New Traditions

 

angel and dogCreative Pension Payment:  Learning New Things About Old Friends

My friend Judy Mackey told me about the red string of fate.  I was not familiar with the Asian legend of gods tying an invisible red string around those that are soul mates destined to be married.  Judy had written a short story about this, and it came up when I told her I wanted to start writing about traditions.  As a military dependent with no roots, I felt like my life was lacking in traditions.  I started to wonder how people with similar circumstances created traditions for themselves. I decided to start with Judy since we are similarly situated; middle-aged, no children/grand-children, grew up as a military dependent, etc.

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Me with Judy in Japan 1976

I first met Judy in Japan where our Fathers were stationed and we were attending Camp Zama American High School.  I got to know Judy a bit better the summer of 1976 when  I vacationed in Japan and visited her family.  Over the years we stayed in touch sporadically, due to the distance and lack of technology, until Zama started having multi-class reunions.  We didn’t actually see each other for about 30 years. Once I moved to Texas, we started getting together occasionally for “mini reunion” breakfasts or sushi dinners.

After 40 years, we find ourselves nearly neighbors in Texas and talking about traditions.   Judy commented that Military Brats are “OK” not doing the same thing over and over.  I agreed. Moving all the time, different homes, schools, friends….what would our traditions be anyway?  Her comment was the prelude to learning she didn’t think she had many traditions of her own.  As a half Japanese, Buddhist married to an Italian Catholic, traditions were a challenge.  The first Christmas dinner she had with her then husband  was anything but traditional – shrimp tempura at her parents’ house.  She laughed as she explained how he showed up in a 3 piece corduroy suit, while she was in t-shirt and jeans.

However, hanging around with Judy these days she tells a different story.  She actually does have traditions, or customs and rituals, that she practices.  She is a unique combination of East and West: IKEA furniture with a formal kimono hanging on the wall; chardonnay served with wasabi peas; salt on her front door steps for luck backed up by a “ring.com” security camera; and an “Echo Dot” within inches of a crying Buddha sculpture.  angel and dogShe posts cheerful coffee memes on Facebook each morningShe paints angels.  She believes in the red string of fate, eating noodles at new year to celebrate a long life, and staying in touch with old friends like me.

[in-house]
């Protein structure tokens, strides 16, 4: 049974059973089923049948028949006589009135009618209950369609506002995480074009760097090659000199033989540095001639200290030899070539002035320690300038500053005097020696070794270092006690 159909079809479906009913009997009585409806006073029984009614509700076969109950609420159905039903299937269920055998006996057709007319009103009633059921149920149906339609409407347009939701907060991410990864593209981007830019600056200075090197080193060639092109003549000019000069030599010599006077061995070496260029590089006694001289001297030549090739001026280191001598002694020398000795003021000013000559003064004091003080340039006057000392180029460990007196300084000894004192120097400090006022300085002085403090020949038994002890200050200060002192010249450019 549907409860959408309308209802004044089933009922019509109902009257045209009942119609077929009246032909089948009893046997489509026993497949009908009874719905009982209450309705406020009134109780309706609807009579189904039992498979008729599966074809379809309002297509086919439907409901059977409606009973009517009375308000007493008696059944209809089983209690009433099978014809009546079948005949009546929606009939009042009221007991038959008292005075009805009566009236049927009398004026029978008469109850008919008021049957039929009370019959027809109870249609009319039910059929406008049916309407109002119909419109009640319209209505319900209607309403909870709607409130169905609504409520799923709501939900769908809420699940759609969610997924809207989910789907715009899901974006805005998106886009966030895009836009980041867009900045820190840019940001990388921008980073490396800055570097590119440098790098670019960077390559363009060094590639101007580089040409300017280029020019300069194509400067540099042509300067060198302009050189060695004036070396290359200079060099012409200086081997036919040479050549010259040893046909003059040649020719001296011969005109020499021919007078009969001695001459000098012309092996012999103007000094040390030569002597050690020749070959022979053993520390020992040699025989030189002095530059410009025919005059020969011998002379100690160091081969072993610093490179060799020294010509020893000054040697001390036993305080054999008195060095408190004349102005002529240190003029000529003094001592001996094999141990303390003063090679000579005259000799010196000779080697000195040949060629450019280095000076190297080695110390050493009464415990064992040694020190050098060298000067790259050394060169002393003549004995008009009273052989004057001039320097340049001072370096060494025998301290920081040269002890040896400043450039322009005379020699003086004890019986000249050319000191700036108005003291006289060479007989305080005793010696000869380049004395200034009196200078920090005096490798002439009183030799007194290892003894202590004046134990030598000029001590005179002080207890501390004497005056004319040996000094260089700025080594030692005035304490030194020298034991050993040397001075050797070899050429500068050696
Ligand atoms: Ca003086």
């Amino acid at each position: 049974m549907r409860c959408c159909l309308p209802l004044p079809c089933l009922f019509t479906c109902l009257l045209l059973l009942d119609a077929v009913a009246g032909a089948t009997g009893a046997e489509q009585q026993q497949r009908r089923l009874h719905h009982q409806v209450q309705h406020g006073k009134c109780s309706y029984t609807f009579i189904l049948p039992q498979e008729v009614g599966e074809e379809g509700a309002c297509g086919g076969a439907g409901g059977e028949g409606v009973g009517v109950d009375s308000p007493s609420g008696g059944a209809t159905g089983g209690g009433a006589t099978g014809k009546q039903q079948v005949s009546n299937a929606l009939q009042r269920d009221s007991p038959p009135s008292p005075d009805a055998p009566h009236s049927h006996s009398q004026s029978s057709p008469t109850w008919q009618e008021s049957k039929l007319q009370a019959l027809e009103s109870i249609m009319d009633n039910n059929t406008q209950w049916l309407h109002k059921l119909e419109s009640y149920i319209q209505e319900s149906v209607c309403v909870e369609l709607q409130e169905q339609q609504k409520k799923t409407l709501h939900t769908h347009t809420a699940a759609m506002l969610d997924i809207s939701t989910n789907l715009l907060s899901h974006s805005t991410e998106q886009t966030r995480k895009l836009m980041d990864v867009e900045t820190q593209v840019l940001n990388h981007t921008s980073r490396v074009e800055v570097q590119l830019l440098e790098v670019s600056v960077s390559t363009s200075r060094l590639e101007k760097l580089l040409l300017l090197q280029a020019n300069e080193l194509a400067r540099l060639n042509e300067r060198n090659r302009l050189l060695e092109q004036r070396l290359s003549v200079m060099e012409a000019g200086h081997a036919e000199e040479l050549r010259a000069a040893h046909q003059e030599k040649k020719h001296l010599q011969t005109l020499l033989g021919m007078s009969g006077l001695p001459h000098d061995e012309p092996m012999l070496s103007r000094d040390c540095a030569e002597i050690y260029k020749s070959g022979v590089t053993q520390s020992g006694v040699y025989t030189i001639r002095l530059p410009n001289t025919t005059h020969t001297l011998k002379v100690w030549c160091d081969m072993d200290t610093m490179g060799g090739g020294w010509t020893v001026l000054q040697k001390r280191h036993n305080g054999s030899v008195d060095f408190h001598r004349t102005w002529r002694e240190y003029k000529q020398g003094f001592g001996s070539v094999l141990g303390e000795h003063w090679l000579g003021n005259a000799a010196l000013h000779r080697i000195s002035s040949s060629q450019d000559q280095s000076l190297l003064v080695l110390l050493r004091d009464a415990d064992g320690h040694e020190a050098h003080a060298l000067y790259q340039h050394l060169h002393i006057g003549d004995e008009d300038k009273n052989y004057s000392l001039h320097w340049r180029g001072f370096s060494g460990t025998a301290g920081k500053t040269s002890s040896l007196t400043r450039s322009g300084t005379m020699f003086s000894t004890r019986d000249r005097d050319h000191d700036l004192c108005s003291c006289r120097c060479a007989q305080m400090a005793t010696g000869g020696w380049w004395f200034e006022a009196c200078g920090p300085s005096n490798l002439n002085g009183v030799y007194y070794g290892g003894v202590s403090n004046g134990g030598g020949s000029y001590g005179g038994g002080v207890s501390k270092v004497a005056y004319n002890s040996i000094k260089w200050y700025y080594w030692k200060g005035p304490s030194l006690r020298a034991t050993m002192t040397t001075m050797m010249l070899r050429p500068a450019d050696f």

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Judy now

 

Judy is an accomplished palette knife artist, who loves painting still life, people, pets and angels. Her work can be found at Crate & Barrel, DaVinci Gallery, Facebook and at www.judymackey.com.

 

 

 

 

 

 

 

 

 

 

 

 

 

 

The Art of Trees – Part 1

Tree sign

European Black Pine in Sapporo, Japan

 

Creative Pension Payment:  More Time to Appreciate Nature

 

Trees are badass.  They provide shelter and shade for other living things.  They’re beautiful and diverse.  Artists and photographers love trees.  I live in a community where trees are protected and I can see them from every window in my home.  This is a collection of photos of trees that are special to me.  That’s all.

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I took this at Shikinomori Park in June.

Mark Vicksburg Tree

Taken on Washington St. in Vicksburg, Ms. by Mark Winslet.  I love this because it reminds me of historic down town, across the from Attic Gallery and Highway 61 Coffee Shop.

Lone Cypress Deb

Deborah Platt snapped this of the Lone Cypress in Monterey, CA last week.

Maple in Japan

I took this in Sapporo this May.

 

 

 

 

 

 

 

 

 

 

Writing From The Heart

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Painting by Judy Mackey

Creative Pension Payment:  Being able to write about anything

I’ve always been a writer, of sorts.  When I was 12, I wrote a short story.  I even typed up the manuscript, but my Dad got transferred to Japan that summer and it was misplaced in the packing.  In middle school and high school I filled journals with poetry and teenaged revelations.  In college I wrote all the time (my BA is in Communications.) At work I wrote contracts, white papers and occasional articles for company publications. And then I went to graduate school…. It was exhausting after a while.

Now I’m a different kind of writer.  One of my goals for retiring was to research and write about three things:

  1. How people with non-traditional circumstances create traditions for themselves
  2. The non financial aspects of deciding when and how to retire, and how people spend their days
  3. Anything without a deadline

The purpose of my blog is to put that stuff out there, hopefully in an interesting way.  I’ve been told that I write “easily and with confidence”  using “vivid descriptions.”  I’ve also been told I’m too brief and provide insufficient supporting evidence for my “positions.”   The good thing about a blog is being able to write about whatever you want, however you want.  I like pictures and I like being brief.

Contact me if you have any unique traditions or crazy retirement adventures you’d like to share.